"Many digital health companies do not have this kind of traction and this kind of uptick in this short period of time. That was, for us, a big message and an indication that the problem was extremely acute and extremely real," Jaffee said.

The market dynamics for digital health investing have changed since the funding boom during the COVID-19 pandemic, but Jaffee noted there are investment opportunities for companies that tap into a real and growing need.

"There is capital out there. There are funds that have dry powder and are looking to invest in amazing companies," she said. "The tailwinds for great companies are still there, and great companies do get funded."

She added that 50% of 7wireVentures' limited partners are strategic organizations—so employers, health plans and health systems. "There is a real appetite among employers and health plans, in particular, to partner with a solution like Summer Health."

In November, the company expanded its longitudinal primary care model with lactation support, sleep training, developmental milestone tracking and long-term pediatric care.

Summer Health will use the series A funding to build out its technology platform, DaSilva said.

"We have a lot more that we need to build. We are meaningfully expanding the scope of our platform," she said, adding, "We're also starting to look at things like visual diagnostics and testing for kids so that we can move more into the home, not only for urgent care, but also for that longitudinal primary care."

"We're also using the funding to hire great people, both on the tech and go-to-market side as well as physicians to broaden the scope of our platform, and then for growth as well," she said.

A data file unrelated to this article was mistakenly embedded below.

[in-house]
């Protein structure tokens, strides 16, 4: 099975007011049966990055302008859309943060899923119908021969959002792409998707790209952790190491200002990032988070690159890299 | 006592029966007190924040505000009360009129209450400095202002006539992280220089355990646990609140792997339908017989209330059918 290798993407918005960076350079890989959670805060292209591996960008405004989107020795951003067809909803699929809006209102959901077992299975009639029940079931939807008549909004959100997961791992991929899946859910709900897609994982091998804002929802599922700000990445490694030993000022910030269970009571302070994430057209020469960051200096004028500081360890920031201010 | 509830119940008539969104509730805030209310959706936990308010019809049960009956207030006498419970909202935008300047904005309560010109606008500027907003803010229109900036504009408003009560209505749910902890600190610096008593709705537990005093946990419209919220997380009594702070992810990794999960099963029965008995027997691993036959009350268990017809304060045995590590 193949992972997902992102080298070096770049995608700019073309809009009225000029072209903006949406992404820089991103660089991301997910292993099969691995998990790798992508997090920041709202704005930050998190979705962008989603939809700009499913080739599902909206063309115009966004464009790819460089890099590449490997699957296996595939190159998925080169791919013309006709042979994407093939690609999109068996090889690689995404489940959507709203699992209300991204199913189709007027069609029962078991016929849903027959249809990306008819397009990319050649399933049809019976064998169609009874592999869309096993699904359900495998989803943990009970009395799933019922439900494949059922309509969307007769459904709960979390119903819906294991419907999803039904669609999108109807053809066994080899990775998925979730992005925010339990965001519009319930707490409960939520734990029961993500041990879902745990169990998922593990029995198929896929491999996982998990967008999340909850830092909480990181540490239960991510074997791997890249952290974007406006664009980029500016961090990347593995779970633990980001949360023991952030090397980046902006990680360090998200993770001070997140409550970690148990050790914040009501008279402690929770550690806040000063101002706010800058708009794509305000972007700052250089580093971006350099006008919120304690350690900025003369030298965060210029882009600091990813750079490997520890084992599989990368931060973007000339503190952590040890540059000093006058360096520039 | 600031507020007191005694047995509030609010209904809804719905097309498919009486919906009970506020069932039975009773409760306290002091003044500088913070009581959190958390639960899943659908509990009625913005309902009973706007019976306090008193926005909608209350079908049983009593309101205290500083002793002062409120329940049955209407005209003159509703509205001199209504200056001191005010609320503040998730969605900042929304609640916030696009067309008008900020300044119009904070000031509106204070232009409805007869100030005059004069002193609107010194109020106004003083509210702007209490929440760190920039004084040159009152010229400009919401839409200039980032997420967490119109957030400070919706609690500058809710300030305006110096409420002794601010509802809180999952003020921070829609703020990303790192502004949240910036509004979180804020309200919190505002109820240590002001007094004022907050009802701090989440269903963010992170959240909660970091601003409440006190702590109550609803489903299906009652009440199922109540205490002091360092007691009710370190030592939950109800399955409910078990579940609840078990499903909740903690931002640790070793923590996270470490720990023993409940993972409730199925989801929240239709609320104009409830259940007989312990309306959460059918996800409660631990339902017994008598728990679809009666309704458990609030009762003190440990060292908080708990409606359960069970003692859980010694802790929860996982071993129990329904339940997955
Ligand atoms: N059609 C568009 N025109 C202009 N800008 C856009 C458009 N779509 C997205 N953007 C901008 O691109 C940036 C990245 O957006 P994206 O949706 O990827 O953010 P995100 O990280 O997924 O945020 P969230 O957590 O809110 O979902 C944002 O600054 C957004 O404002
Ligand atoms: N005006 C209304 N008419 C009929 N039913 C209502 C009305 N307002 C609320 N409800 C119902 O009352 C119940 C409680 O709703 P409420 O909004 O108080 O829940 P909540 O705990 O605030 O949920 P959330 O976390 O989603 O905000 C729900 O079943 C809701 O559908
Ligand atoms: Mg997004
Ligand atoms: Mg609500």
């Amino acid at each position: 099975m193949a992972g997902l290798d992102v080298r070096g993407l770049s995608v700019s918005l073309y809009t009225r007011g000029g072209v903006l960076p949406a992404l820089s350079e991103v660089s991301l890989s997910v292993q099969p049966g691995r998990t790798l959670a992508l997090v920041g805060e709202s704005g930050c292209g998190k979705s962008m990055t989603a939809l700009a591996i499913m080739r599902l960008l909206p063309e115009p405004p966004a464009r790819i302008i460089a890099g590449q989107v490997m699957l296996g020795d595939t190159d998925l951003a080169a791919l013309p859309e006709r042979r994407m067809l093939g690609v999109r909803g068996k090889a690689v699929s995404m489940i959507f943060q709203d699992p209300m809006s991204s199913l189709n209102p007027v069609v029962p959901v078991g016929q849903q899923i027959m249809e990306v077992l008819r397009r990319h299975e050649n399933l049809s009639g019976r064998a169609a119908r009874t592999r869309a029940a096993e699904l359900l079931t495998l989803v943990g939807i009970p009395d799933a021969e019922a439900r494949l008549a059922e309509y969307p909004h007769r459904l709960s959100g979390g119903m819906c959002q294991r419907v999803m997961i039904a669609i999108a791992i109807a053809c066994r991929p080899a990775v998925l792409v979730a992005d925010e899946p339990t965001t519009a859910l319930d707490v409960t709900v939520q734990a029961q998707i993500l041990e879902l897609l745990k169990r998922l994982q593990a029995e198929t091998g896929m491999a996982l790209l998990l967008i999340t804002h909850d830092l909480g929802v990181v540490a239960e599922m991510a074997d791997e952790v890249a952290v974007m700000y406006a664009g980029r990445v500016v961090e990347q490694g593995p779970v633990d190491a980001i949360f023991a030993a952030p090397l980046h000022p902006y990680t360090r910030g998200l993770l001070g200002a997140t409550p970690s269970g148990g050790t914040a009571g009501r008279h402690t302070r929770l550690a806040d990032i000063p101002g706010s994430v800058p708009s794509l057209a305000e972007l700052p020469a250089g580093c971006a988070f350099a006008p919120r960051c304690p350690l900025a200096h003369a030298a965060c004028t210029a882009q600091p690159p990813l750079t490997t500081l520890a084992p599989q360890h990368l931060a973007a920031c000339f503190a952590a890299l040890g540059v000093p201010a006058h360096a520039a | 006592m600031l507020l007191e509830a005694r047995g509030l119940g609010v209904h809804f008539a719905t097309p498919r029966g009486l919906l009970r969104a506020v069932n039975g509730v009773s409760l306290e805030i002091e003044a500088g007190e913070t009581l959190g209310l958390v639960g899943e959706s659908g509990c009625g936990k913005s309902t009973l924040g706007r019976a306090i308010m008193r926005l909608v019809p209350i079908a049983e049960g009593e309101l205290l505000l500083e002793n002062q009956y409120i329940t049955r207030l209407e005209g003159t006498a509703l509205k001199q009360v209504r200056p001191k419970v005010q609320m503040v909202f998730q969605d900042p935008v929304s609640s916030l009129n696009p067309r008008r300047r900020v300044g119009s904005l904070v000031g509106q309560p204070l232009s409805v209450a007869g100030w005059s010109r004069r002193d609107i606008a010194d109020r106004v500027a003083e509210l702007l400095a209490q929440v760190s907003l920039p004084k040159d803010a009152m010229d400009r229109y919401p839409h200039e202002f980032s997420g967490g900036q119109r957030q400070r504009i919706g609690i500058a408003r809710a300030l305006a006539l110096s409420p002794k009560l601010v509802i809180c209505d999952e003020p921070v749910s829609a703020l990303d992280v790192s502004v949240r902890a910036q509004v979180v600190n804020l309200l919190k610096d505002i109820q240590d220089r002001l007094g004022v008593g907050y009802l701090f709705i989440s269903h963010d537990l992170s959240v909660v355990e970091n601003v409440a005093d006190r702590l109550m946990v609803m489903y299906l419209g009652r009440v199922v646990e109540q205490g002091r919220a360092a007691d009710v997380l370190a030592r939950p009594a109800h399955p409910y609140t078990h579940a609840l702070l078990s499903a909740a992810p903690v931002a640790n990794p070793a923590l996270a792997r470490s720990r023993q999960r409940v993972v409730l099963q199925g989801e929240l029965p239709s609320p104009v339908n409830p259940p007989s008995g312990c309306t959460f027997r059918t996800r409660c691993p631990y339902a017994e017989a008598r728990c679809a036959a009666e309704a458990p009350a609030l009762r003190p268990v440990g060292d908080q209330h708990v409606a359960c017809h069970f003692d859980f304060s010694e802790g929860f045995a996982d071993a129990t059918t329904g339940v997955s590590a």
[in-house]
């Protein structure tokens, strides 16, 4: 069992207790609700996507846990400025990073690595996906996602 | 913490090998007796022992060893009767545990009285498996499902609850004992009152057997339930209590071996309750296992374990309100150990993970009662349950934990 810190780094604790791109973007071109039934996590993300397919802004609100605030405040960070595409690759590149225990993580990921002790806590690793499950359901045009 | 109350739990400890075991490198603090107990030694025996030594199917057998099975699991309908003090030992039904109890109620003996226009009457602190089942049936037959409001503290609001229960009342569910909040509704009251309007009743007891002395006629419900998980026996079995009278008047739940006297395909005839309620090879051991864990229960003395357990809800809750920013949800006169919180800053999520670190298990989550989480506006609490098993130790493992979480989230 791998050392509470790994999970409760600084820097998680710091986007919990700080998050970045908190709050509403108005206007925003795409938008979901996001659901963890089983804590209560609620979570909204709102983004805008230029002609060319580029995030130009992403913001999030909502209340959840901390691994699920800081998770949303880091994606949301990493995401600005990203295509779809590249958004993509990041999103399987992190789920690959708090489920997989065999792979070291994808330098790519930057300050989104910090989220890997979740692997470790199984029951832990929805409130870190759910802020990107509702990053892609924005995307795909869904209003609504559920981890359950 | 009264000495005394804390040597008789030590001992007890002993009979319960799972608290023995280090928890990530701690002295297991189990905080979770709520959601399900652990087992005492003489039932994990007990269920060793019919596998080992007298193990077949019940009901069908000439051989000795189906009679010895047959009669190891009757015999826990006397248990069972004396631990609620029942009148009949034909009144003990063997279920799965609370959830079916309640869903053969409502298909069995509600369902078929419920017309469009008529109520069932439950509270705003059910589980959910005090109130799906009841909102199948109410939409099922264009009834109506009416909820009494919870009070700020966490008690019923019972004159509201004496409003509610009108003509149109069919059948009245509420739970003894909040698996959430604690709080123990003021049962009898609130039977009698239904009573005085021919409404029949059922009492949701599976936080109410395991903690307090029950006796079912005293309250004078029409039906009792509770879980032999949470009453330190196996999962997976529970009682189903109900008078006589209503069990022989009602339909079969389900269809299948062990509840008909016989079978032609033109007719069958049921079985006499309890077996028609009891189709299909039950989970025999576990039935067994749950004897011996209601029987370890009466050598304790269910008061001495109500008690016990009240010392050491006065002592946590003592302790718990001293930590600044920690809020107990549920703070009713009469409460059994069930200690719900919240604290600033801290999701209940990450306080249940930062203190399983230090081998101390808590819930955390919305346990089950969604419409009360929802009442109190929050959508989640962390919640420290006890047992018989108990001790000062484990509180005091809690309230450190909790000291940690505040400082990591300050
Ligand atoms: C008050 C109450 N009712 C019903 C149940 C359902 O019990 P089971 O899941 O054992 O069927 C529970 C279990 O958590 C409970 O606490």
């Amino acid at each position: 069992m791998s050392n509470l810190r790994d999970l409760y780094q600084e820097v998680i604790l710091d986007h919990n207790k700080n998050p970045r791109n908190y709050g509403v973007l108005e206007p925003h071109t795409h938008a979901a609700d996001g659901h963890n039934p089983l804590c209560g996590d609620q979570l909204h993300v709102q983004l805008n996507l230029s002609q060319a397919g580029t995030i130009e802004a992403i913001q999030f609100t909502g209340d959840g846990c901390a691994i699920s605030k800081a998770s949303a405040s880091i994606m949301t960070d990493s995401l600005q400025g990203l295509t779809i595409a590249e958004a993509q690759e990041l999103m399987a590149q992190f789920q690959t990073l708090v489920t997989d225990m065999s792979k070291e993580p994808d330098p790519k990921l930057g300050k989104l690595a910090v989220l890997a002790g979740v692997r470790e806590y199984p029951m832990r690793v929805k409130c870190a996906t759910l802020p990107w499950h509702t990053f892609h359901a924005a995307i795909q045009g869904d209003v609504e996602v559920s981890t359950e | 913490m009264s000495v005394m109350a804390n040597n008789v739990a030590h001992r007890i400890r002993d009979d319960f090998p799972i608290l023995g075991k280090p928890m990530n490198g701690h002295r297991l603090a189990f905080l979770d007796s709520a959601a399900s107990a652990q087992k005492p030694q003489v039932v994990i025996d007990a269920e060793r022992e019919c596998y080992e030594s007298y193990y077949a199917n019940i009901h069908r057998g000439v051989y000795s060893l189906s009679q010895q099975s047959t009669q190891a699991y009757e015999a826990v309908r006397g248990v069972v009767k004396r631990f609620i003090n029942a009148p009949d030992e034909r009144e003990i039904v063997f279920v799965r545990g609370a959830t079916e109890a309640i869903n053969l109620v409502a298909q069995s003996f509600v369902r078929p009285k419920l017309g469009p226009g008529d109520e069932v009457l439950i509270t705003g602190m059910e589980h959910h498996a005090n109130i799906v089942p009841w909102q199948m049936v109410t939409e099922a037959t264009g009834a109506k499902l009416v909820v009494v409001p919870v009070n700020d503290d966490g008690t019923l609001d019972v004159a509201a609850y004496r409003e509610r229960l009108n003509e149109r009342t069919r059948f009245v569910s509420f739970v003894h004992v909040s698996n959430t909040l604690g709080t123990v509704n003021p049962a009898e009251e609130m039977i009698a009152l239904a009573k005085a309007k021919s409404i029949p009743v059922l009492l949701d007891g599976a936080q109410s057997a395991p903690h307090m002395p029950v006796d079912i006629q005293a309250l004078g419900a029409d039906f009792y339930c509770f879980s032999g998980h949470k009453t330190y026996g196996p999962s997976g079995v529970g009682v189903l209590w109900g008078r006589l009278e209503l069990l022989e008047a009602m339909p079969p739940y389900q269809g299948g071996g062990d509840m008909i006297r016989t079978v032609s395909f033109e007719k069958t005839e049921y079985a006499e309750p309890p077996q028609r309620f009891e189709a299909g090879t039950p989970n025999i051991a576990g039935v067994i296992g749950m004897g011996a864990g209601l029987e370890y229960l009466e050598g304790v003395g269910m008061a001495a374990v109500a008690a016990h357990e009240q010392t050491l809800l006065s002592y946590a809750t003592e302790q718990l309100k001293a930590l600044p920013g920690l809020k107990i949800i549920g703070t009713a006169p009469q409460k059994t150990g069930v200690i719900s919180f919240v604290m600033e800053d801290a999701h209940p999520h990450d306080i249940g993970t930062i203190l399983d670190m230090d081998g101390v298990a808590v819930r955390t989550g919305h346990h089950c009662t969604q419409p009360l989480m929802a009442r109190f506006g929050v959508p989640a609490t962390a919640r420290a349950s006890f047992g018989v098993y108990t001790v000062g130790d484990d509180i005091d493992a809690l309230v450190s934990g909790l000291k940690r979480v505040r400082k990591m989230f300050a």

Summer Health is available directly to consumers, and companies offer it as a benefit to their employees. The company also is exploring other distribution channels.

"We want all 75 million children in this country to have access to Summer Health, and we feel that the best way to engage the healthcare system is a multipronged approach, so we are working with new mediums of dissemination of our products," DaSilva said.

In a blog post, DaSilva outlined broad goals to get its products into the hands of all families, including the 33% of children who live in pediatric care deserts and those covered by Medicaid.

On the tech side, Summer Health has moved forward to leverage generative AI to help power back-end administrative work for its providers. The company partners with OpenAI to develop a medical visit notes feature, which uses GPT-4 to automatically generate visit notes from a doctor’s detailed written observations. Notes are then quickly reviewed by the pediatrician before being shared with parents.

As Summer Health explored potential partners, OpenAI stood out, because its platform offered leading large language models along with the ability to provide business associate agreements to fulfill HIPAA compliance, according to the company in a case study.

"We've built a platform that pediatricians love, and part of that is because we've built great technology for pediatrician, a lot of which is automated through OpenAI," DaSilva said.